In addition to § 455(a), the present motion to recuse is also brought under § 455(b) which provides, in pertinent part, as follows:

Any justice, judge, or magistrate of the United States shall also disqualify himself in the following circumstances:
(2) Where in private practice he served as lawyer in the matter in controversy, or a lawyer with whom he previously practiced law served during such association as a lawyer concerning the matter, or the judge or such lawyer has been a material witness concerning it....

Thus, based on the plain language of§ 455(b), it is clear that "disqualification is warranted only where the judge, while a lawyer in private practice, represented or practiced with a lawyer who represented a client concerning the matter in controversy." § 3549 Appearance of Bias, Prejudice, or Partiality, 13D Fed. Prac. & Proc. Juris.§ 3549 (3d ed.).

Additionally, only extrajudicial bias requires disqualification. Johnson v. Trueblood, 629 F.3d 287, 290-91 (3d Cir.1980). "Extrajudicial bias' refers to a bias that is not derived from the evidence or conduct of the parties that the judge observes in the course of the proceedings." Id .; see also Meza-Role, 2011 WL 2579884, at *2 (stating that a party "generally must show that such bias or prejudice is grounded in extrajudicial sources, such as personal animus, rather than judicial actions that can be corrected on appeal"); Carter, 2011 WL 5864083, at * 11 ("The alleged prejudice usually obtains from an extrajudicial source; a judge's prior adverse ruling alone is not sufficient cause for recusal."). "In the absence of extrajudicial bias, a party seeking recusal must show that a judge has a deep-seated and unequivocal antagonism that would render fair judgment impossible' to obtain recusal." Meza-Role, 2011 WL 2579884, at *2 (citing Litek v. United States, 510 U.S. 540, 555-56, 114 S.Ct. 1147, 127 L.Ed.2d 474 (1994) ("opinions formed by the judge on the basis of facts introduced or events occurring in the course of the current proceedings, or of prior proceedings, do not constitute a basis for a bias or partiality motion unless they display a deep-seated favoritism or antagonism that would make fair judgment impossible")).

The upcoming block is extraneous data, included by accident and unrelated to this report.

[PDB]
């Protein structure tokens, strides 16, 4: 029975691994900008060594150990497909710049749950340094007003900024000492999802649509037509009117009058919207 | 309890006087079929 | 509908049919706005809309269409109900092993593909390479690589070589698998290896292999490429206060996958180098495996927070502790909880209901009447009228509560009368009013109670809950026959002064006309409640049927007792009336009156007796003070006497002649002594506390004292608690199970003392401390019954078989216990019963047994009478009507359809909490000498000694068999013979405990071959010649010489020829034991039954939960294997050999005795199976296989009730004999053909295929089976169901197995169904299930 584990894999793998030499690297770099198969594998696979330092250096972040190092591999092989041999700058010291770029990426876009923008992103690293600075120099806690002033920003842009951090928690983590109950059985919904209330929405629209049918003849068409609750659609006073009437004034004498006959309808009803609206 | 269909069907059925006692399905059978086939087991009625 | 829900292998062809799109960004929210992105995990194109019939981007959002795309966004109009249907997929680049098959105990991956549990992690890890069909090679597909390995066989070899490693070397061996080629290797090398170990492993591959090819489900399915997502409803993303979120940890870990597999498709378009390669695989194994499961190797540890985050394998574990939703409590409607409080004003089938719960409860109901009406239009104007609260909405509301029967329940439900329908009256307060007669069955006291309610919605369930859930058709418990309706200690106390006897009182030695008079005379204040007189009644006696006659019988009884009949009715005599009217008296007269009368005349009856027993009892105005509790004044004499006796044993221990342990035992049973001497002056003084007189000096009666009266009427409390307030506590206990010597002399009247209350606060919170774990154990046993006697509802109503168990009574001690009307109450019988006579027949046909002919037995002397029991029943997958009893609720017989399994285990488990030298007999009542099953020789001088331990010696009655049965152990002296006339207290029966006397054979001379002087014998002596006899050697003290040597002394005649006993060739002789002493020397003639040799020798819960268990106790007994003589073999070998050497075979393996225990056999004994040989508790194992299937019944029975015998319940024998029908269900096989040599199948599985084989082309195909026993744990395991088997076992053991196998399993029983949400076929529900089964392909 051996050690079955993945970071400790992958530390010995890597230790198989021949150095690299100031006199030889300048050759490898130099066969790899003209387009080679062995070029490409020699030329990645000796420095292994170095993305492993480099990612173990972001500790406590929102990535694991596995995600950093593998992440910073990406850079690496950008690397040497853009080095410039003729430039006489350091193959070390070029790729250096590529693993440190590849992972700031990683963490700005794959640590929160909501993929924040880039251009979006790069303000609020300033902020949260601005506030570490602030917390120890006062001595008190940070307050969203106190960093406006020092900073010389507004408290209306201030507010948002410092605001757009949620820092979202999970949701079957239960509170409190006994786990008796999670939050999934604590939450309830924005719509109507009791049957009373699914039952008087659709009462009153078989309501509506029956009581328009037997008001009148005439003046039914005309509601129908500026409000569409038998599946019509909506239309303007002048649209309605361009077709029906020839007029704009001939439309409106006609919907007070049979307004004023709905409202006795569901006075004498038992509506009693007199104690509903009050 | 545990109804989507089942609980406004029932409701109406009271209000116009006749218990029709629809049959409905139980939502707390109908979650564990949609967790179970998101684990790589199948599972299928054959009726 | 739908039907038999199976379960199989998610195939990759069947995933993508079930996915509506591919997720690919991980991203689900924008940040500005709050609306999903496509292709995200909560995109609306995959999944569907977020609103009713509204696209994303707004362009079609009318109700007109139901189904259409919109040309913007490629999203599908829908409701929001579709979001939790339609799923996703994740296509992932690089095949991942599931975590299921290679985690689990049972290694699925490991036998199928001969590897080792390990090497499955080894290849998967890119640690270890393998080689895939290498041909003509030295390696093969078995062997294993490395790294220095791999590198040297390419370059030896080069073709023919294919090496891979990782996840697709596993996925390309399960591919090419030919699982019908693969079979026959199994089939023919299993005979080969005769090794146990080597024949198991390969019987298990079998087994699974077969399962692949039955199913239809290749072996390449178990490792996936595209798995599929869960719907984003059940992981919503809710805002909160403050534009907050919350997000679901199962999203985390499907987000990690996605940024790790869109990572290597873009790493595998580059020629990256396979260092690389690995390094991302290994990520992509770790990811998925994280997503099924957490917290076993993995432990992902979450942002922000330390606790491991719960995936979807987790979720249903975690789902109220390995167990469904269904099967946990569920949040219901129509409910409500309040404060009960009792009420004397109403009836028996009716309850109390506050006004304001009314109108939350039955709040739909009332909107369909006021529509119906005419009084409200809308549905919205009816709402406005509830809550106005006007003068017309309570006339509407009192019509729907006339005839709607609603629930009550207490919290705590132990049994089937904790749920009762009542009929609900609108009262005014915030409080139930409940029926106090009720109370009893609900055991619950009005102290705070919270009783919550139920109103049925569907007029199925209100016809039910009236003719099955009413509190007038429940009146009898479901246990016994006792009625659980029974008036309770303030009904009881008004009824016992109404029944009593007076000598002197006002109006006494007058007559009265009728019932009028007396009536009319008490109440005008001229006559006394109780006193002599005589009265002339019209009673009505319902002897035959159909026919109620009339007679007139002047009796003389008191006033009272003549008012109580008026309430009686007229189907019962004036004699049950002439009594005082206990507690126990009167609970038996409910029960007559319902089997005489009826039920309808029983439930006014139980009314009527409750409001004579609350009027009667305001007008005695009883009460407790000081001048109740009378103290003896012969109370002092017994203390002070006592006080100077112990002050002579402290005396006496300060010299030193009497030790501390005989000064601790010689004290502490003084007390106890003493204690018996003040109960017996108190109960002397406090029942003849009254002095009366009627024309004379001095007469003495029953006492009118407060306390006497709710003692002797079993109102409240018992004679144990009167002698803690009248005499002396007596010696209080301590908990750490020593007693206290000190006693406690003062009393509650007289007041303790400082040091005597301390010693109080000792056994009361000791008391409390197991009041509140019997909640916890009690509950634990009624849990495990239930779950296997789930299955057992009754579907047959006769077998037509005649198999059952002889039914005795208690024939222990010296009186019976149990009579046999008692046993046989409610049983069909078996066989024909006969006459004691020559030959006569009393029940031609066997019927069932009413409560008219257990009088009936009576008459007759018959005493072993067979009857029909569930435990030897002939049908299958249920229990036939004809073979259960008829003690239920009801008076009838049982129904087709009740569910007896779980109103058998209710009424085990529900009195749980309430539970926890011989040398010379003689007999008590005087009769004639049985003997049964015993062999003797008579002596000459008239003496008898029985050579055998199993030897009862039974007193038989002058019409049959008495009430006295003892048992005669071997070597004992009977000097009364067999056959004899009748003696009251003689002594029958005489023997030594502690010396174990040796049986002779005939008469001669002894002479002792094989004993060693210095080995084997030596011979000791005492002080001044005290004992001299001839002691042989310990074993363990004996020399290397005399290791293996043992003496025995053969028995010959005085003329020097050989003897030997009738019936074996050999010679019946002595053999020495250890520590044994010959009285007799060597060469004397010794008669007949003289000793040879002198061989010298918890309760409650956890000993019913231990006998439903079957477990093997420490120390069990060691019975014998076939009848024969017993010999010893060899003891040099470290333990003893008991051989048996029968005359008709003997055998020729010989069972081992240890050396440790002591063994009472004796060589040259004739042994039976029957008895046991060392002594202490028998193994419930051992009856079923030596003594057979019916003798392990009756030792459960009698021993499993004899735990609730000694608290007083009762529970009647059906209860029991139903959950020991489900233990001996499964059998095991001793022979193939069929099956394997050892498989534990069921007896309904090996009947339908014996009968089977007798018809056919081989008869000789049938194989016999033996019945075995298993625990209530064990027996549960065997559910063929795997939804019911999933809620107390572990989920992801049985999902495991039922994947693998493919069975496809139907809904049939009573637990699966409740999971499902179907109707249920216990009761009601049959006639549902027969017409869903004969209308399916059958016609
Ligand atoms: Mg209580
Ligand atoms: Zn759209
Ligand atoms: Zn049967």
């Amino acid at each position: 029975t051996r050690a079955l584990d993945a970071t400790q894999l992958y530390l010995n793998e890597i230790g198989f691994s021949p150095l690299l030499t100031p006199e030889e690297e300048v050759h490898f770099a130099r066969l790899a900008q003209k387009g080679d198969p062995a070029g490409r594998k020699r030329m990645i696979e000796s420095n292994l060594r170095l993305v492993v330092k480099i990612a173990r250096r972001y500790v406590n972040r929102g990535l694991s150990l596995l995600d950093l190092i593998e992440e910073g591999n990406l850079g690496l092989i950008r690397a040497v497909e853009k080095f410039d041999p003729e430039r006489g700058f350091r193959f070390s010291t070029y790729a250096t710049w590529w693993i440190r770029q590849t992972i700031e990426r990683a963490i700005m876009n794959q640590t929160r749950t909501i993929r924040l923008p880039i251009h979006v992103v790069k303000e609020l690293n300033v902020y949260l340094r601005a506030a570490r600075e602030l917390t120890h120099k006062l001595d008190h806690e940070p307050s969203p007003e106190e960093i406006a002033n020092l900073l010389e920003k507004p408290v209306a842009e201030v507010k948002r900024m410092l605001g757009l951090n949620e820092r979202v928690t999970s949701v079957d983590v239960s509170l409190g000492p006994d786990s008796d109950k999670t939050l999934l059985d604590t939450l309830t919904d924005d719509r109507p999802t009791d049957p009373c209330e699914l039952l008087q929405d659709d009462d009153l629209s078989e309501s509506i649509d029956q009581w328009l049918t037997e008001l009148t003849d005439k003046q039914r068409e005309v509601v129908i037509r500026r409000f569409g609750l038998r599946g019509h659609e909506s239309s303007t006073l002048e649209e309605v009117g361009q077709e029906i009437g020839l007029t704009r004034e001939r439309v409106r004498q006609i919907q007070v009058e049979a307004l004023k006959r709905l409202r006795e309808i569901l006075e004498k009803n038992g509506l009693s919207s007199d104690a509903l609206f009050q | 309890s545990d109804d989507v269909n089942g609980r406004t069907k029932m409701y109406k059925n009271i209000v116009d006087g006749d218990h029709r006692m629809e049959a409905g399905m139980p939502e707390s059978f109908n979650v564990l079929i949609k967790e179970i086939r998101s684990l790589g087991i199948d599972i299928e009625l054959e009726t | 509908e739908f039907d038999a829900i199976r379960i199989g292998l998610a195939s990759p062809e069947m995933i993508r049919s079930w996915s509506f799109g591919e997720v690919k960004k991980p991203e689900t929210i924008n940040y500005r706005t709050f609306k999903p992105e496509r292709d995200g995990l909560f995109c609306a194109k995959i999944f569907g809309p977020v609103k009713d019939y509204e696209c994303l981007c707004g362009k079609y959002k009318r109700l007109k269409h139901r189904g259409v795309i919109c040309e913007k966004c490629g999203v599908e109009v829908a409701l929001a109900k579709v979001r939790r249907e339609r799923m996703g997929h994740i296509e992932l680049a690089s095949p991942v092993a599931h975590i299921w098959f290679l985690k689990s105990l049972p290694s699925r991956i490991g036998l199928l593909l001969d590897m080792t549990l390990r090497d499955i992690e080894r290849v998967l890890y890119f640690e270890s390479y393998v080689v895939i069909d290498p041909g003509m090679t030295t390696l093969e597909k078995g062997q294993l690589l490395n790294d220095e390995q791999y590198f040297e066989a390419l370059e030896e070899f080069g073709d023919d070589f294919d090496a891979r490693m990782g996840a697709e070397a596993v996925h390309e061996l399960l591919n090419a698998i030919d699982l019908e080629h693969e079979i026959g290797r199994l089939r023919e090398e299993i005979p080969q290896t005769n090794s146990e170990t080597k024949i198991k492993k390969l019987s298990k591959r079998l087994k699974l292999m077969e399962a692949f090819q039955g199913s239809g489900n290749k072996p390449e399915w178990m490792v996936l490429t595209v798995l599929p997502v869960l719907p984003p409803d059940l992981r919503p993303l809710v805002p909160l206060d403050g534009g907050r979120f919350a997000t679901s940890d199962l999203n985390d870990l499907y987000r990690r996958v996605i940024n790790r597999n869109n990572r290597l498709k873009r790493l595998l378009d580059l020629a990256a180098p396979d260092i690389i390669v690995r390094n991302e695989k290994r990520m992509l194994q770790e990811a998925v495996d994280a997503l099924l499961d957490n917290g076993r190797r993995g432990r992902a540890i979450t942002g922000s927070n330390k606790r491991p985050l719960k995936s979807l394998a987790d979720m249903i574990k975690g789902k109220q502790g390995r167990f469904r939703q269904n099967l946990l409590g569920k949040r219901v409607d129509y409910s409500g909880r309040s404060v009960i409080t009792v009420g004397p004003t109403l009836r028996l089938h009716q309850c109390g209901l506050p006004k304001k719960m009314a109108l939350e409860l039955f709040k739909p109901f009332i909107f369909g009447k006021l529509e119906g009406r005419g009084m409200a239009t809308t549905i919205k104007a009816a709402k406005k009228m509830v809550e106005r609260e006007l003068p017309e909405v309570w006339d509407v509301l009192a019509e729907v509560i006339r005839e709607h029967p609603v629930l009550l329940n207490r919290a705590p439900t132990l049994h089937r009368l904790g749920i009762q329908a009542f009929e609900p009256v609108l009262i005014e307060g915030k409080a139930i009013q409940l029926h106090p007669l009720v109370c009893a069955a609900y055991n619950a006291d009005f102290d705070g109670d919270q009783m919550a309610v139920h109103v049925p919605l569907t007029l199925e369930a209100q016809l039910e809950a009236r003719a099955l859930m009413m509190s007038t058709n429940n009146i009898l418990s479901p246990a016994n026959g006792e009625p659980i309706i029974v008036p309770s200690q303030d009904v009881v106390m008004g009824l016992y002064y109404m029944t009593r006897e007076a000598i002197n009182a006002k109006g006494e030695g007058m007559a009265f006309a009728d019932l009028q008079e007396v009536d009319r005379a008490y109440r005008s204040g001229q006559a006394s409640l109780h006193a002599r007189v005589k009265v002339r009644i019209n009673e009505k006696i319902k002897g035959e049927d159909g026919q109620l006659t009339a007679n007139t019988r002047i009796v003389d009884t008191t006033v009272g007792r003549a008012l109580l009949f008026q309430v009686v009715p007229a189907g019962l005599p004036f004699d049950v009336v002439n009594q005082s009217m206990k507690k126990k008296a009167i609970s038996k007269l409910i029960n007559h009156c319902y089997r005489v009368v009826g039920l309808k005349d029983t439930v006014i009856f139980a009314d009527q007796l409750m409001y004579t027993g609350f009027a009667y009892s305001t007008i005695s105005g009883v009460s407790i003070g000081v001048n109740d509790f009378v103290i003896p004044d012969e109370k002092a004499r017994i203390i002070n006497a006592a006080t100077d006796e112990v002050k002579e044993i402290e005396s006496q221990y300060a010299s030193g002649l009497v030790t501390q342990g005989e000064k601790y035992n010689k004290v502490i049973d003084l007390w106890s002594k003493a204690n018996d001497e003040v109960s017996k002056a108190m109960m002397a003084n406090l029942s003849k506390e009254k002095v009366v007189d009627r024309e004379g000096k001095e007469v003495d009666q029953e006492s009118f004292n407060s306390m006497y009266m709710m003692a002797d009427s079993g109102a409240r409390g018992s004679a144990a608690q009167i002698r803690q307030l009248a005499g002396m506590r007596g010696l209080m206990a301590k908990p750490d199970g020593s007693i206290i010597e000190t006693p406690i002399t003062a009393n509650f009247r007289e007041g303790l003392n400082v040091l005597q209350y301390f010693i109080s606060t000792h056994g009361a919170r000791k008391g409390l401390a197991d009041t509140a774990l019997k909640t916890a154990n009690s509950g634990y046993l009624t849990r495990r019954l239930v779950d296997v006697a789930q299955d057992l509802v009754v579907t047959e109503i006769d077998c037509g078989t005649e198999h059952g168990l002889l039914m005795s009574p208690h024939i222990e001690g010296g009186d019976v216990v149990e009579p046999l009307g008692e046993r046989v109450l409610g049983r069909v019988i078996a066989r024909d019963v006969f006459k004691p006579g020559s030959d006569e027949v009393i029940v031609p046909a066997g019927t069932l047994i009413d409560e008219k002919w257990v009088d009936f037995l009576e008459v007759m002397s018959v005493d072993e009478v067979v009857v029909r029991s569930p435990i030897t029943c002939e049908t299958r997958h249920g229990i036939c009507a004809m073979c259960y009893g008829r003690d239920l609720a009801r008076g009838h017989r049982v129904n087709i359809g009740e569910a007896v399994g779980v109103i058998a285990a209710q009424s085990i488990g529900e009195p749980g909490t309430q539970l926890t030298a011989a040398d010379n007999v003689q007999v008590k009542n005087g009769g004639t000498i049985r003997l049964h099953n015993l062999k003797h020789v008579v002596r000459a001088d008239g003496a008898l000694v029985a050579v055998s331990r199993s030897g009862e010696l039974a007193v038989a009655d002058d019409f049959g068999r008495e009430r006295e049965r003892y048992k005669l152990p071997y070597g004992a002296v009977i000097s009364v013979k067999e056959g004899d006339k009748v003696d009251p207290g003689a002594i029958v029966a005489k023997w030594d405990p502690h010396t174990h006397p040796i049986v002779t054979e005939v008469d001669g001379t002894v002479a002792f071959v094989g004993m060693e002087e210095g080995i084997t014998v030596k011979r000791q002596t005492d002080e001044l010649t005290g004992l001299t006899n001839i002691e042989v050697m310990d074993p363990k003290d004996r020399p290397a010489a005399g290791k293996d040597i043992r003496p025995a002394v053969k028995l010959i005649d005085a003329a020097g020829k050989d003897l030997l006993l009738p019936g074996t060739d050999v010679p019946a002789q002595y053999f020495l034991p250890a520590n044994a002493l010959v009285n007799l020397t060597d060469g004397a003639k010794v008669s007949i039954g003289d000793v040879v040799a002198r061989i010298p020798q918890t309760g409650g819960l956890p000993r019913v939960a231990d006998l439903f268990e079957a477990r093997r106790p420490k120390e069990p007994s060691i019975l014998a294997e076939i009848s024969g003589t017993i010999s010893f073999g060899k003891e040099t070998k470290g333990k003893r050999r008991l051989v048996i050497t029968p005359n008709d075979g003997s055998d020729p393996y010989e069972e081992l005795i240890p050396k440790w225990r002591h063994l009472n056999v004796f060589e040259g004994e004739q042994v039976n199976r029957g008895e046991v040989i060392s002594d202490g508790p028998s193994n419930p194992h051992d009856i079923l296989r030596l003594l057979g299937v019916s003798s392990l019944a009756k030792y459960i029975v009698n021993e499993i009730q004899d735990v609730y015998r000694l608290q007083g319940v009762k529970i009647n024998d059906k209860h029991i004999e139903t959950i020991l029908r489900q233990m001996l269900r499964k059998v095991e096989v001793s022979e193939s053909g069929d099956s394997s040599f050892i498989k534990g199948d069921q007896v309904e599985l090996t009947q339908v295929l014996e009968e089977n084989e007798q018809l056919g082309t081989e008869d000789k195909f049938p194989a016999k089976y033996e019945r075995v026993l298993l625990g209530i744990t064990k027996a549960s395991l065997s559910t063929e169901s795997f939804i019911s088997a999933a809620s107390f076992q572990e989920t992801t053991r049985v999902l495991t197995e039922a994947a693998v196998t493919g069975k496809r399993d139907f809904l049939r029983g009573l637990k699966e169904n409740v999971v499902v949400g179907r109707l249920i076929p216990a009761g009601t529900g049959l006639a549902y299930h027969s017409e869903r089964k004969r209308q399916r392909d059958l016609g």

A. Recusal under 28 U.S.C. §455(a)

In the instant motion, Plaintiff seeks recusal pursuant to 28 U.S.C. § 455(a), which provides that "any justice, judge, or magistrate judge of the United States shall disqualify himself in any proceeding in which his impartiality might reasonably be questioned." 28 U.S.C. § 455(a).